- The USC Trojans (9-0-0) and the Pittsburgh Panthers (8-0-2), both unbeaten during the 1932 college football season, met in the Rose Bowl Game in Pasadena, with USC winning 35–0.
January 3, 1933 (Tuesday)
- Striking from the puppet state of Manchukuo, Japan launched Operation Nekka, its takeover of China's Jehol Province, attacking the port town of Shanhaiguan (through a gap in the Great Wall of China), killing hundreds of Chinese soldiers and civilians. On February 24, Japan would begin its takeover of the rest of the province with 31,000 troops, and would expand its territory.
- Ireland's Prime Minister Éamon de Valera ordered a general election to be held on January 24.
- General Douglas MacArthur, the U. S. Army Chief of Staff, issued an order requiring the U.S. Army Air Corps (forerunner of the U.S. Air Force) "to conduct the land-based air operations in defense of the United States and its overseas possessions".
- The Institute of British Geographers was created as part of the London School of Economics.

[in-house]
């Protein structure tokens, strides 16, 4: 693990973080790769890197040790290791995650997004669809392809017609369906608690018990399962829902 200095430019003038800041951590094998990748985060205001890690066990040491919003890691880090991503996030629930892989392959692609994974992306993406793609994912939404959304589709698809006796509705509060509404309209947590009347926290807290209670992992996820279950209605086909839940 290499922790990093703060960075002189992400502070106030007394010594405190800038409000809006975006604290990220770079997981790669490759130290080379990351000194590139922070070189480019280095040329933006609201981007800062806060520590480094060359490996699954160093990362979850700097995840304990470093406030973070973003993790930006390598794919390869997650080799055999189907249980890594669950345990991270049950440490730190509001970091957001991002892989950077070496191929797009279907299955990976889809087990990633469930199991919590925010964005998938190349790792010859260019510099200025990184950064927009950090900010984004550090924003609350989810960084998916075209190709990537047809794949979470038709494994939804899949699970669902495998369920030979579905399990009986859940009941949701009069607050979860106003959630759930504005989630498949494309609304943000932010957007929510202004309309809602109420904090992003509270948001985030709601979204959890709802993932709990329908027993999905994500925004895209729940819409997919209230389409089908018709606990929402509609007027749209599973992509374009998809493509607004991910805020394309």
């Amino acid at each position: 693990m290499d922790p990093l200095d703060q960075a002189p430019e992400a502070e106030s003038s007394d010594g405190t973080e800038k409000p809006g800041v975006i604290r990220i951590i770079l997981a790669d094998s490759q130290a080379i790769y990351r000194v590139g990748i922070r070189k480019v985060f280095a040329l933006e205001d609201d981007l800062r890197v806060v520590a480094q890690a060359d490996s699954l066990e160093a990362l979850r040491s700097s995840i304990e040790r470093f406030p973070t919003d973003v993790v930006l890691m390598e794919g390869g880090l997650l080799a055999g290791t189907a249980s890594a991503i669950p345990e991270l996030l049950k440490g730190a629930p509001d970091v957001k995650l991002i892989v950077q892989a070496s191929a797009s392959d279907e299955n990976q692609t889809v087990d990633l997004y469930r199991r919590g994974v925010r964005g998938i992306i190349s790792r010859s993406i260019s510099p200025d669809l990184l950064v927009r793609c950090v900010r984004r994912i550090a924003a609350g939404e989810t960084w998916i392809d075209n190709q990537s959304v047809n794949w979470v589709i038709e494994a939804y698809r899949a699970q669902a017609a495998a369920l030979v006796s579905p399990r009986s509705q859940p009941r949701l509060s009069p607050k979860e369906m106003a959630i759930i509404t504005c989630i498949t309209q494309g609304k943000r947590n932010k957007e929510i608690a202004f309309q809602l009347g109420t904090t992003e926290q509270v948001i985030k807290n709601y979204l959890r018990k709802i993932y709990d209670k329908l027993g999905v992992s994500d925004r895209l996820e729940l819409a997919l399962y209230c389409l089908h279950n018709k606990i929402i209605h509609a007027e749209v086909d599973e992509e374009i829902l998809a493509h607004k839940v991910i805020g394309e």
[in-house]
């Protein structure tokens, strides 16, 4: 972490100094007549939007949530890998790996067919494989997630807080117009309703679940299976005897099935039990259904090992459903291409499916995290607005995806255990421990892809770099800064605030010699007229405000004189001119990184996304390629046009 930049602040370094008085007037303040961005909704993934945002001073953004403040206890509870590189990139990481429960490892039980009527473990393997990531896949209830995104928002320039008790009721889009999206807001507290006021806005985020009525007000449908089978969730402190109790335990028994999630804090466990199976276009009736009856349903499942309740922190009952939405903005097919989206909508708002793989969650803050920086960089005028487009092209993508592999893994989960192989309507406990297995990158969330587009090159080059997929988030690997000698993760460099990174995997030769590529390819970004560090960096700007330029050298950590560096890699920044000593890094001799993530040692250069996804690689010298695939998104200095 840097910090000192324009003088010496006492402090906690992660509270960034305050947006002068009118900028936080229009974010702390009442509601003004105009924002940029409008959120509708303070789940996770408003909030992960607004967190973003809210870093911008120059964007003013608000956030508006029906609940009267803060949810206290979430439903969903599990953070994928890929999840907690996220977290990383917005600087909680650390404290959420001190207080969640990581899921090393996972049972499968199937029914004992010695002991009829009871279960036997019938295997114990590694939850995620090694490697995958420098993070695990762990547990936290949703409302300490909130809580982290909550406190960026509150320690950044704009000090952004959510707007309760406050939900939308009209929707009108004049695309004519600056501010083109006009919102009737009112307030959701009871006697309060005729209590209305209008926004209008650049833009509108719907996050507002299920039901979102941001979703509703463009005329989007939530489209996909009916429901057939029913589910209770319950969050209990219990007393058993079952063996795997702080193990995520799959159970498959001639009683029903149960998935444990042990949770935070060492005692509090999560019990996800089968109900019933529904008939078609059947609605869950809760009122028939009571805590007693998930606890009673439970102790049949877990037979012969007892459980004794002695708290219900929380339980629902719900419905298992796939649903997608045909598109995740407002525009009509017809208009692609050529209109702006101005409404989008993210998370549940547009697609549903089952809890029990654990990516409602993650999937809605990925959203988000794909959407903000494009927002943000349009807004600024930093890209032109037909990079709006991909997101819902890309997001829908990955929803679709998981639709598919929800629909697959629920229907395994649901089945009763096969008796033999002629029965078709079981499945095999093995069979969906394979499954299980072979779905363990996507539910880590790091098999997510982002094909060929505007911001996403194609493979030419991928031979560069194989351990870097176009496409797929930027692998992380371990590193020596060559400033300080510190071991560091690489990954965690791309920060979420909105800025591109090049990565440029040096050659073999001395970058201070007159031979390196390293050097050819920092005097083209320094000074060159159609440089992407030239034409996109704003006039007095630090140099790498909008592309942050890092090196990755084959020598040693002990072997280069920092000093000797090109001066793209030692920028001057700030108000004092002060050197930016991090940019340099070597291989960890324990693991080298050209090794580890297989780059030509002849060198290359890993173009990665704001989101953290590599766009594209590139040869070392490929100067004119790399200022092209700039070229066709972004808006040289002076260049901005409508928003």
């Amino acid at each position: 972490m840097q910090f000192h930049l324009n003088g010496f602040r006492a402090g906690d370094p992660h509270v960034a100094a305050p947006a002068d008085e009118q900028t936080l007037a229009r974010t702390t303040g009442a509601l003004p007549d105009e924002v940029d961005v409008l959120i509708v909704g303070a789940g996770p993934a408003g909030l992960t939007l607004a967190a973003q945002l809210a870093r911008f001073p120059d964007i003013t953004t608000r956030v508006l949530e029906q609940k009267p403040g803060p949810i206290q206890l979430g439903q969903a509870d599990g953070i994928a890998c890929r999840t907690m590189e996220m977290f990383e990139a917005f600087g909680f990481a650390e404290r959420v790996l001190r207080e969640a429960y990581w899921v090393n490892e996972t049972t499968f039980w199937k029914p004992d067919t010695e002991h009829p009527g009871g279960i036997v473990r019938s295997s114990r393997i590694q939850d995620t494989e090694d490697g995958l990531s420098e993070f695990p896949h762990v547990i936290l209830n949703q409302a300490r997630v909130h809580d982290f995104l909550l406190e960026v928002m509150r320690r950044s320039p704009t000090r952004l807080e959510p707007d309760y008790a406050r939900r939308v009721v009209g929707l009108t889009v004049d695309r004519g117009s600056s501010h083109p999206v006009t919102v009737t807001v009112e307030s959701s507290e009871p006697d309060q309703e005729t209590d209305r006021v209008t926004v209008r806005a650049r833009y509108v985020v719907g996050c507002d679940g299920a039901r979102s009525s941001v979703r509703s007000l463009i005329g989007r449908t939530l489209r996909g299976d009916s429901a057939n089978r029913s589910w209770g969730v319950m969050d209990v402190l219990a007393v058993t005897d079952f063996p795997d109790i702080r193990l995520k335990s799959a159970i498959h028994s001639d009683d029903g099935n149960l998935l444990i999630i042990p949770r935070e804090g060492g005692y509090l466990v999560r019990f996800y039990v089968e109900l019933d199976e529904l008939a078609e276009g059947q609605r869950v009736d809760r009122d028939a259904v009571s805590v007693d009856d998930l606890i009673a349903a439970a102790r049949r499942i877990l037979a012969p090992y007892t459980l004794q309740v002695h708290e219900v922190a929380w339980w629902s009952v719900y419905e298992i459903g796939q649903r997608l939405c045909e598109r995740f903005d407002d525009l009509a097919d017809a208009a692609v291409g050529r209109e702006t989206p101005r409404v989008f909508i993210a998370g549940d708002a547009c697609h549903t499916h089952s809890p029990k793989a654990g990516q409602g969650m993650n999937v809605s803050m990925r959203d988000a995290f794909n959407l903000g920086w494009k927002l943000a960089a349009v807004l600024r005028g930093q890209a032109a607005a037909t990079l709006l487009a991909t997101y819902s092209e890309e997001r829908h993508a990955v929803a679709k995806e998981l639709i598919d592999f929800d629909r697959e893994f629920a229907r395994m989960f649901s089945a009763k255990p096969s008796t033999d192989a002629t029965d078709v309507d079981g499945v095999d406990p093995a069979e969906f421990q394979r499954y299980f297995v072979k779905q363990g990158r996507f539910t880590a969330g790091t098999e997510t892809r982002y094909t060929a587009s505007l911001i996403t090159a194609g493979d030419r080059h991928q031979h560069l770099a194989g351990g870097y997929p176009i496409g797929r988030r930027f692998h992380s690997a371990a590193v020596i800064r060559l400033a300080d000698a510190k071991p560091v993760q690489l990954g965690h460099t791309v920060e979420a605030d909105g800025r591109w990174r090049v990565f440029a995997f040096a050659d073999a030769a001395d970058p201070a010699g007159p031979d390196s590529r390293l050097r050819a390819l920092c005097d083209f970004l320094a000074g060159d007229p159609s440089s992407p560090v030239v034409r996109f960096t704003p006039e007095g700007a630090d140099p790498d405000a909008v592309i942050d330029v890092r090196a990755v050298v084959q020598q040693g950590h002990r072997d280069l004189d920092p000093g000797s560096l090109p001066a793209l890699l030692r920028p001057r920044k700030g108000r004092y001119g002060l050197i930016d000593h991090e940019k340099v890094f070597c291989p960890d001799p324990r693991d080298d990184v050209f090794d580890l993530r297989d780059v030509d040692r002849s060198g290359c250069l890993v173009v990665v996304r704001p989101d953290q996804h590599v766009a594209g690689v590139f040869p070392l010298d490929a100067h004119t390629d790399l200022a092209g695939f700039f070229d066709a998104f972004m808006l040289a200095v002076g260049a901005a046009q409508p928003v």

- The drama film The Bitter Tea of General Yen, directed by Frank Capra and starring Barbara Stanwyck, became the first film to play at Radio City Music Hall in New York City.
January 4, 1933 (Wednesday)
- After a ban against African-American enlistments that had begun on August 4, 1919, the United States Navy allowed Negroes to join, though only in the steward's department, in food service and as servants for officers. At the time, 0.5% of the enlisted men were black. The reversal was not prompted by racial enlightenment, but by concerns that the number of available Filipino domestic help would be dwindling.